Alcohol – The Bottom Line is don’t drink and get behind the wheel.
The National Road Safety Foundation – cites driving under the influence or “DUI” — is the nation’s most frequently committed violent crime. Remember those words – Violent. Crime.
Most people don’t consider it a crime to drink and drive. Or take drugs, even prescription drugs, and drive. Increasingly legislators are elevating the penalties for driving under the influence crimes.
All states* define driving with a blood alcohol concentration (BAC) at or above 0.08 percent as a crime, but specific laws and penalties vary substantially from state to state. (* – as of January 1, 2019, Utah law considers a 0.05 BAC behind the wheel as legally intoxicated for Driving Under the Influence charges.)
42 states, the District of Columbia, the Northern Mariana Islands and the Virgin Islands have administrative license suspension (ALS) on the first offense. ALS allows law enforcement to confiscate a driver’s license for a period of time if he fails a chemical test. Most of these states allow limited driving privileges (such as to/from work).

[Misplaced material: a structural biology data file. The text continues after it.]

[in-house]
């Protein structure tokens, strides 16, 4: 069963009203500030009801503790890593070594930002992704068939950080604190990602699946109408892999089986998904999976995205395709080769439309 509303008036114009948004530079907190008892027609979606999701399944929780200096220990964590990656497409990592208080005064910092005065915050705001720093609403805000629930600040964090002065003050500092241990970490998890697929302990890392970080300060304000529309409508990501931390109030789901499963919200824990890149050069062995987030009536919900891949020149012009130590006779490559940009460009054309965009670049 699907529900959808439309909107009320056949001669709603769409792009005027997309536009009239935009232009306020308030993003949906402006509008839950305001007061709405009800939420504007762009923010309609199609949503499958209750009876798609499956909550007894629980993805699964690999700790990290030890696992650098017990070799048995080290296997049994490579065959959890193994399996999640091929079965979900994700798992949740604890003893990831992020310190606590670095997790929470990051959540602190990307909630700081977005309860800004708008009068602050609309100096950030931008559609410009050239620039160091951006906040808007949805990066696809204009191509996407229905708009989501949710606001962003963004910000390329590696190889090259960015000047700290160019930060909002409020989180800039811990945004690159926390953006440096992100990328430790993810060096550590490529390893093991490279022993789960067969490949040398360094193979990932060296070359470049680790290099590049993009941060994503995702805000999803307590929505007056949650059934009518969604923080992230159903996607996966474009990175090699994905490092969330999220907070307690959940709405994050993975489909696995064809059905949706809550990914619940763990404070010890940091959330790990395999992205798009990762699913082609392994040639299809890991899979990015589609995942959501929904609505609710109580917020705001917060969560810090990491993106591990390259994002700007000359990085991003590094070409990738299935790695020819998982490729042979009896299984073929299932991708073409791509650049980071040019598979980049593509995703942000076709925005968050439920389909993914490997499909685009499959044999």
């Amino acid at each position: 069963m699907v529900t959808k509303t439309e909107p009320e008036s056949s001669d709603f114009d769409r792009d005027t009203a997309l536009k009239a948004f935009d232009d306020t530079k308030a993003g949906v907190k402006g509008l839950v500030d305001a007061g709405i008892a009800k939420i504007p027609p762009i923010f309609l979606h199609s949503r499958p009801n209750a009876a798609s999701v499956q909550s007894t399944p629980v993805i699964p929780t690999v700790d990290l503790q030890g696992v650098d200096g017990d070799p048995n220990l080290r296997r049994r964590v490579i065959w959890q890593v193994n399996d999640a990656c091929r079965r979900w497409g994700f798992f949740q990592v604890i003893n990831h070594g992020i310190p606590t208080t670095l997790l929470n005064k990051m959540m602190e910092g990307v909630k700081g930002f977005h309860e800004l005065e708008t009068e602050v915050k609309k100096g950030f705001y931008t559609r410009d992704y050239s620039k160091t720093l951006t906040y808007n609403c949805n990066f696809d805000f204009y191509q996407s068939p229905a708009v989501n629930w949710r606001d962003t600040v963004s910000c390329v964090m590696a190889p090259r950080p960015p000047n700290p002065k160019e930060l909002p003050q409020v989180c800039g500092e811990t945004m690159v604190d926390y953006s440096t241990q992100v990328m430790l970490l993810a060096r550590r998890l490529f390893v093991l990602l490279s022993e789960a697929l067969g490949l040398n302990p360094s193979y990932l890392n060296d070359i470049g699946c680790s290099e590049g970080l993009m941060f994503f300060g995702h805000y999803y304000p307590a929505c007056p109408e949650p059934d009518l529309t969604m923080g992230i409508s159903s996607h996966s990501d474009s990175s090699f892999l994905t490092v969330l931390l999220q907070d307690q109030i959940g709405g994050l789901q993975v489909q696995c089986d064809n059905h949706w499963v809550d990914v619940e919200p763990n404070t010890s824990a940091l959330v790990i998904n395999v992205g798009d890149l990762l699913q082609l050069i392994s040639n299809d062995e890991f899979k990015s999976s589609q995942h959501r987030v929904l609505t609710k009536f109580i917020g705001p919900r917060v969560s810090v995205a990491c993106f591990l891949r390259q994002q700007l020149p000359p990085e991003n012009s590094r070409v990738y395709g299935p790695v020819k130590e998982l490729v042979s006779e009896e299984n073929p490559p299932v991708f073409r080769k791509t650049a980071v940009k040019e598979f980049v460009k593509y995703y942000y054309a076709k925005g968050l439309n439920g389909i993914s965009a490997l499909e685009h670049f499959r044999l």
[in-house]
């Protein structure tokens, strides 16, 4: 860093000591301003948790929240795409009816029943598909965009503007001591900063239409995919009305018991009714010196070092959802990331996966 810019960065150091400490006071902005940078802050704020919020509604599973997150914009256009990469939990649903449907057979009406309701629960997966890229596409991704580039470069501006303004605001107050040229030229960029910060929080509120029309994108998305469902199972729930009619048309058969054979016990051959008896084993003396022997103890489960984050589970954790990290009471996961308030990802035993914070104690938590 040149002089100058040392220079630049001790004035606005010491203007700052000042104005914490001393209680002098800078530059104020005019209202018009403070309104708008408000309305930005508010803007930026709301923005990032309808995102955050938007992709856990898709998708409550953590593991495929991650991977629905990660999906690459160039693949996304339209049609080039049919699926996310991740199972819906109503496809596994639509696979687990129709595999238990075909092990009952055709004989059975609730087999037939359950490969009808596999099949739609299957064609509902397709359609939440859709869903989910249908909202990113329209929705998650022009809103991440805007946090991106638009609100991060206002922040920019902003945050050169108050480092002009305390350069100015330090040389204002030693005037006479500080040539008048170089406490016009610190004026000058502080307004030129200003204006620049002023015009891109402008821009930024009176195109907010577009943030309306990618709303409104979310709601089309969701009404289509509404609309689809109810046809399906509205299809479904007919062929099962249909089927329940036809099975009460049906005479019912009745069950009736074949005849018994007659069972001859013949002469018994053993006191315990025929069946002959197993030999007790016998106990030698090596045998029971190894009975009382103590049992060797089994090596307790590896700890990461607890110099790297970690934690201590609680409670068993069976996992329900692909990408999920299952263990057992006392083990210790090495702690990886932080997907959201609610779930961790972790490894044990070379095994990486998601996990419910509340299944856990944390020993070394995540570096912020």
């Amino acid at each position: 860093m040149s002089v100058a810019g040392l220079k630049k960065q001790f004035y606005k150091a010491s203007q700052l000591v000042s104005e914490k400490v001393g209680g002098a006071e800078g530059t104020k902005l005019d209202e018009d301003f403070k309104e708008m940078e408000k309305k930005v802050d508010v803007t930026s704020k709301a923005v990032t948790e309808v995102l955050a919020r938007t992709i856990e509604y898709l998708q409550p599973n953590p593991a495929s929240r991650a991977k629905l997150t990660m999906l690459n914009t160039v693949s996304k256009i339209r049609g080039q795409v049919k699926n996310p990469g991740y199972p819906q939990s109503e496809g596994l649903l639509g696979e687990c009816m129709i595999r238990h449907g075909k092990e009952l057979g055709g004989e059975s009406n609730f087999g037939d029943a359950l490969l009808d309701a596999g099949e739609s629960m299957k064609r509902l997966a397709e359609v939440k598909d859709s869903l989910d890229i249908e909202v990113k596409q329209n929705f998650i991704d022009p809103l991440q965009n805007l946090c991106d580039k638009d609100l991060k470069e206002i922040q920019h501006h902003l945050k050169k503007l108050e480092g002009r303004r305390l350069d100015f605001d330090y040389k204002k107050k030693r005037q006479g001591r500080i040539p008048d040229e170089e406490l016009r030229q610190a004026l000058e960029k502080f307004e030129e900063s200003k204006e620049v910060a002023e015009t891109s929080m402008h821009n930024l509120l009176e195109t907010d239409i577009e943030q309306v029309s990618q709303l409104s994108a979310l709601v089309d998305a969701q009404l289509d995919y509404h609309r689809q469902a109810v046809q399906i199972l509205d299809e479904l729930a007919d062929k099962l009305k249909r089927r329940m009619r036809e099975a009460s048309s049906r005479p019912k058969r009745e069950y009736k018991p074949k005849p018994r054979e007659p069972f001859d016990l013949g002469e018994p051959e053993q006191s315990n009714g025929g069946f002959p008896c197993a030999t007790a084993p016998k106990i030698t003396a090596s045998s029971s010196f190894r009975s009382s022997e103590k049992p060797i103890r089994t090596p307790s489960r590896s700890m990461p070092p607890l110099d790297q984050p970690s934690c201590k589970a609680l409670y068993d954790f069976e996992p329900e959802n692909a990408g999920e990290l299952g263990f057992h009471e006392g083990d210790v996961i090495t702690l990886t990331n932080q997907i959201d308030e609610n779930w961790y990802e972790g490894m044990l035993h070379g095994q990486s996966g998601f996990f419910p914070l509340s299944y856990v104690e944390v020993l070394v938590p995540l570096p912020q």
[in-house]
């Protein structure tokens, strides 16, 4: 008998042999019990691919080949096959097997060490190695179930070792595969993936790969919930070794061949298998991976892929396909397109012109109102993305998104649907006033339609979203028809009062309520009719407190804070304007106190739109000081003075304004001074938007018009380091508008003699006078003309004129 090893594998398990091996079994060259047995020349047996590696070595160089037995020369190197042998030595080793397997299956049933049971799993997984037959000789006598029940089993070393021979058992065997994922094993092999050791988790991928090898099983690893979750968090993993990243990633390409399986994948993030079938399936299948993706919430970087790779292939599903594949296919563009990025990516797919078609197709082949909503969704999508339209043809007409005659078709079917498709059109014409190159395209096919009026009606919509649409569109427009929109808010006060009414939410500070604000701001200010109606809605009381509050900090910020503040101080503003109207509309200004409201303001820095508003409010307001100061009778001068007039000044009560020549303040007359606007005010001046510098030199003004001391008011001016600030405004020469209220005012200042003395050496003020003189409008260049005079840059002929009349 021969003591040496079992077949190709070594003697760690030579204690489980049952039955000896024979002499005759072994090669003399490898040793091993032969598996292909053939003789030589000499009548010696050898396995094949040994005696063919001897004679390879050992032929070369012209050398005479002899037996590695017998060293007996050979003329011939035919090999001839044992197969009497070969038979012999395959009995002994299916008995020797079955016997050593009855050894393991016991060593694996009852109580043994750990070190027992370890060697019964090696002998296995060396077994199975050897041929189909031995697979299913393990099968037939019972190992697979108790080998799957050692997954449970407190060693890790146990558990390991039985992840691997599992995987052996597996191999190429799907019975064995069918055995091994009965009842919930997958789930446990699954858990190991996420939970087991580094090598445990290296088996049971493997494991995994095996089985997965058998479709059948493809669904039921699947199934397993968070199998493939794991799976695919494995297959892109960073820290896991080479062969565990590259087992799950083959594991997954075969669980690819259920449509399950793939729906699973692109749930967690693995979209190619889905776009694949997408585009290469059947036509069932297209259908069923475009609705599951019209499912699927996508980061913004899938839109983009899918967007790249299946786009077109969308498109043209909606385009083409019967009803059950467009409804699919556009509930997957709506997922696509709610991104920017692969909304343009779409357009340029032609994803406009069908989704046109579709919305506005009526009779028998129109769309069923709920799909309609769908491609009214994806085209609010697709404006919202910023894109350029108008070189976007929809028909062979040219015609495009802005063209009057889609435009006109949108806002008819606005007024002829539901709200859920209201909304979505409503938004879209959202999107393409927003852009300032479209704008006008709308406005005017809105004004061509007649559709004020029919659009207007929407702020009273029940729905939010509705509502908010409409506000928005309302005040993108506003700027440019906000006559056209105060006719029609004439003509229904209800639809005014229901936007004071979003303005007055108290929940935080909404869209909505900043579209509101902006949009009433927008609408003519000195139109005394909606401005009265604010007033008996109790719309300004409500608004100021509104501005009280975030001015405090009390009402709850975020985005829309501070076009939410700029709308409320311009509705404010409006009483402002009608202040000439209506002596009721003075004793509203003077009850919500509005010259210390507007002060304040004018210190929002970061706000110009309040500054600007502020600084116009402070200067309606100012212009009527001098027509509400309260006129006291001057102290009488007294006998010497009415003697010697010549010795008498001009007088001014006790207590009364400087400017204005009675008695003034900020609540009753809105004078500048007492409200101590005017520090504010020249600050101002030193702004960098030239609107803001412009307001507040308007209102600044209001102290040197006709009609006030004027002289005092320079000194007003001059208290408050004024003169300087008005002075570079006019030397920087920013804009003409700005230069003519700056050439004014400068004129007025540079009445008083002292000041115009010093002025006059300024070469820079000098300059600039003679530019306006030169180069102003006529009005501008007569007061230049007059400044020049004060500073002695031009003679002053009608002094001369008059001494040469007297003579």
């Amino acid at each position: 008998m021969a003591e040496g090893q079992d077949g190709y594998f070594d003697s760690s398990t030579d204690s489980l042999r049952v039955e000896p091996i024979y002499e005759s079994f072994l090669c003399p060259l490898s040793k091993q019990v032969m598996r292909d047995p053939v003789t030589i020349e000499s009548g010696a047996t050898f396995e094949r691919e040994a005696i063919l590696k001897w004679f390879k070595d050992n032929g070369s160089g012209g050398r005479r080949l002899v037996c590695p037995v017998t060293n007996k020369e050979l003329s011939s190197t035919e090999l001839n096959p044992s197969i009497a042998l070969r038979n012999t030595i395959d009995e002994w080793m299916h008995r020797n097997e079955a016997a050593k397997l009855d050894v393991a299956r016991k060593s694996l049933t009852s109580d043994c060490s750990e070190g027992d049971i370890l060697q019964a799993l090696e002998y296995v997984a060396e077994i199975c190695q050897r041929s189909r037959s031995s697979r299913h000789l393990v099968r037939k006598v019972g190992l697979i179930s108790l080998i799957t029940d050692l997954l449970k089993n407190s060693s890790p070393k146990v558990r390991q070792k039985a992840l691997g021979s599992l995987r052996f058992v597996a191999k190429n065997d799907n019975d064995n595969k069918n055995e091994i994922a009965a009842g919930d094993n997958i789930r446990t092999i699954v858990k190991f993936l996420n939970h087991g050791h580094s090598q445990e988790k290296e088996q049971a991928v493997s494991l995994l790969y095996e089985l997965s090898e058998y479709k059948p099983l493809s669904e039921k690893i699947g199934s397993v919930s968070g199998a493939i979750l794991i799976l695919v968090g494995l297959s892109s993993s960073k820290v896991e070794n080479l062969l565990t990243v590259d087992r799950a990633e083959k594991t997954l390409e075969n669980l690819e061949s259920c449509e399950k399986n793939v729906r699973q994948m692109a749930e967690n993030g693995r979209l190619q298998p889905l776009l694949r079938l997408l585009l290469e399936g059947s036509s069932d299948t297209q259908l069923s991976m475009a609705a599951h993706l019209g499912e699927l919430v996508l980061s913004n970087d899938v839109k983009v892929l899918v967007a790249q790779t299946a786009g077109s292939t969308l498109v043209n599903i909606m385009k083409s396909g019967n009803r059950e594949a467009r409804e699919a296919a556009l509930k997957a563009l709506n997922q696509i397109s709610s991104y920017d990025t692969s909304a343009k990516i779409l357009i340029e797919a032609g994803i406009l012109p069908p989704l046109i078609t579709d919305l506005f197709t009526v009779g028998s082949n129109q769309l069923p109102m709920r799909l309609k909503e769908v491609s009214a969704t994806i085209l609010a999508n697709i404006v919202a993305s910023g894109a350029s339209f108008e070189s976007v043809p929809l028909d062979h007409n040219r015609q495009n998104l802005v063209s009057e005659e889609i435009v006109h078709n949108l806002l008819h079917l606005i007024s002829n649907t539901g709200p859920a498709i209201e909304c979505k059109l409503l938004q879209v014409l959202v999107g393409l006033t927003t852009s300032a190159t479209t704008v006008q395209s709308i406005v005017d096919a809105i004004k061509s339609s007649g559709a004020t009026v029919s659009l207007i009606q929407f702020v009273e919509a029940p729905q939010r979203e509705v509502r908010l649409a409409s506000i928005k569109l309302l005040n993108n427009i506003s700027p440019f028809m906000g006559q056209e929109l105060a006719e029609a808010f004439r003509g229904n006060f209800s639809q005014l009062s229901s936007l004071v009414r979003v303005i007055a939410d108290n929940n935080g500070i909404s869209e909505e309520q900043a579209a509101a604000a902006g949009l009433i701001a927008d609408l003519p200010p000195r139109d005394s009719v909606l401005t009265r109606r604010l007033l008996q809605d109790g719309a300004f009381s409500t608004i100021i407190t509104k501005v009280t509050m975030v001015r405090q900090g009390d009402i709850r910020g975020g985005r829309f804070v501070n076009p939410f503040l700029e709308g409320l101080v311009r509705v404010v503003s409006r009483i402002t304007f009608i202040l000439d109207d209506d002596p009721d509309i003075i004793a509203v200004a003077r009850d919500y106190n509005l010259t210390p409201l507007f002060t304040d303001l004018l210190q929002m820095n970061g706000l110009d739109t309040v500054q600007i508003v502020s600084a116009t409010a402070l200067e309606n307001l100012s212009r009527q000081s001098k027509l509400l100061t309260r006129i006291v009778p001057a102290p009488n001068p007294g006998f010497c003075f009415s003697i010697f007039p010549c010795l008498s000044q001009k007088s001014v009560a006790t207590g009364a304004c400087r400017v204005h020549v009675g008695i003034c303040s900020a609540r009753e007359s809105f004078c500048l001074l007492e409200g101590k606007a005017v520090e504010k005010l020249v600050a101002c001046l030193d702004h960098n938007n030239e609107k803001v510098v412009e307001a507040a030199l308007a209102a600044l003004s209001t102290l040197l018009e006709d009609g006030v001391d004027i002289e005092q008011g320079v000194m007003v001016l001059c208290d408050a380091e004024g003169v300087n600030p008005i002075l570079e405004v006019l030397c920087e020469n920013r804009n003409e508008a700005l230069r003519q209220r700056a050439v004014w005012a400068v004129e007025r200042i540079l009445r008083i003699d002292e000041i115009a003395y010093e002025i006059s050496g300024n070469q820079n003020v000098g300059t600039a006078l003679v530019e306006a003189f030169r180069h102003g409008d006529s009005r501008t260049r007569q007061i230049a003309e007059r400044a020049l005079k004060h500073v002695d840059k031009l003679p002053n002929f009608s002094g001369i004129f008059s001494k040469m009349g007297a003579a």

Follow this link to learn about the specifics in your state. http://www.ghsa.org/html/stateinfo/laws/impaired_laws.html (opens in new window)
In the State of Delaware, for example, for persons under the legal drinking age of 21, consumption and possession of alcohol is illegal in almost every instance.
From the Delaware Drivers Handbook (July 2016, page 52)
Anyone under the age of 21 years who has alcoholic liquor in his/her possession or consumes alcoholic liquor, may have his/her Delaware driver license revoked for a period of 30 days for the first offense and not less than 90 days nor more than 180 days for each subsequent offense.
Delaware has a Zero Tolerance Law for underage alcohol use by drivers of any motorized vehicle –
If you are under 21 years of age, as little as one drink can make it illegal for you to drive. The law says that anyone under the age of 21 years, who drives, operates or has actual physical control of a vehicle, an off-highway vehicle, or a moped while consuming or after having consumed alcohol, shall have their driver’s license revoked for a period of 2 months for the first offense and not less than 6 months or more than 12 months for each subsequent offense. If the under-age person does not have a driver’s license, the person shall be fined $200.00 for the first offense and not less than $400.00 nor more than $1,000.00 for each subsequent offense.
The complete statute may be found In TITLE 21 of the Delaware Code:
CHAPTER 41. Rules of the Road
Subchapter IX. Reckless Driving; Driving While Intoxicated
§ 4177L. Driving by persons under the age of 21 after consumption of alcohol;
Be Safe. Be Smart. Make the right choice.
THE ZERO TOLERANCE LAW JUST ONE DRINK IS .02 MANY!